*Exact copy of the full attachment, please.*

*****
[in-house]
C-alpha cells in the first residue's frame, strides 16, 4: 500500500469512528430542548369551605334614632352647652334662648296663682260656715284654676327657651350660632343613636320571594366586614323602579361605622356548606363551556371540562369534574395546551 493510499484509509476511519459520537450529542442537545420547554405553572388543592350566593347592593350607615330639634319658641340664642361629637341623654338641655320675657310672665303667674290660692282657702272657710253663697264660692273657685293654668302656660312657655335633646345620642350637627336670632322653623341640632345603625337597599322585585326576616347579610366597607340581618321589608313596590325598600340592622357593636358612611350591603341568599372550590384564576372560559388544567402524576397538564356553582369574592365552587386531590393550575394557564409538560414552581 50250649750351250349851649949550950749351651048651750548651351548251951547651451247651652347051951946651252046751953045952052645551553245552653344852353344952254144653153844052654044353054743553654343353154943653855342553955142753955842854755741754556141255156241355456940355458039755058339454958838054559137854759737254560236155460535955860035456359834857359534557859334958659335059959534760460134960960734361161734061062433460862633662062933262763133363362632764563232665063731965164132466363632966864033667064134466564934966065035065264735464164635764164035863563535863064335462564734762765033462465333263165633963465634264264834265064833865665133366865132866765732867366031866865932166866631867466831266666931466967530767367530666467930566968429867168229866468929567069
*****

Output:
[in-house]
C-alpha cells in the first residue's frame, strides 16, 4: 500500500469512528430542548369551605334614632352647652334662648296663682260656715284654676327657651350660632343613636320571594366586614323602579361605622356548606363551556371540562369534574395546551 493510499484509509476511519459520537450529542442537545420547554405553572388543592350566593347592593350607615330639634319658641340664642361629637341623654338641655320675657310672665303667674290660692282657702272657710253663697264660692273657685293654668302656660312657655335633646345620642350637627336670632322653623341640632345603625337597599322585585326576616347579610366597607340581618321589608313596590325598600340592622357593636358612611350591603341568599372550590384564576372560559388544567402524576397538564356553582369574592365552587386531590393550575394557564409538560414552581 50250649750351250349851649949550950749351651048651750548651351548251951547651451247651652347051951946651252046751953045952052645551553245552653344852353344952254144653153844052654044353054743553654343353154943653855342553955142753955842854755741754556141255156241355456940355458039755058339454958838054559137854759737254560236155460535955860035456359834857359534557859334958659335059959534760460134960960734361161734061062433460862633662062933262763133363362632764563232665063731965164132466363632966864033667064134466564934966065035065264735464164635764164035863563535863064335462564734762765033462465333263165633963465634264264834265064833865665133366865132866765732867366031866865932166866631867466831266666931466967530767367530666467930566968429867168229866468929567069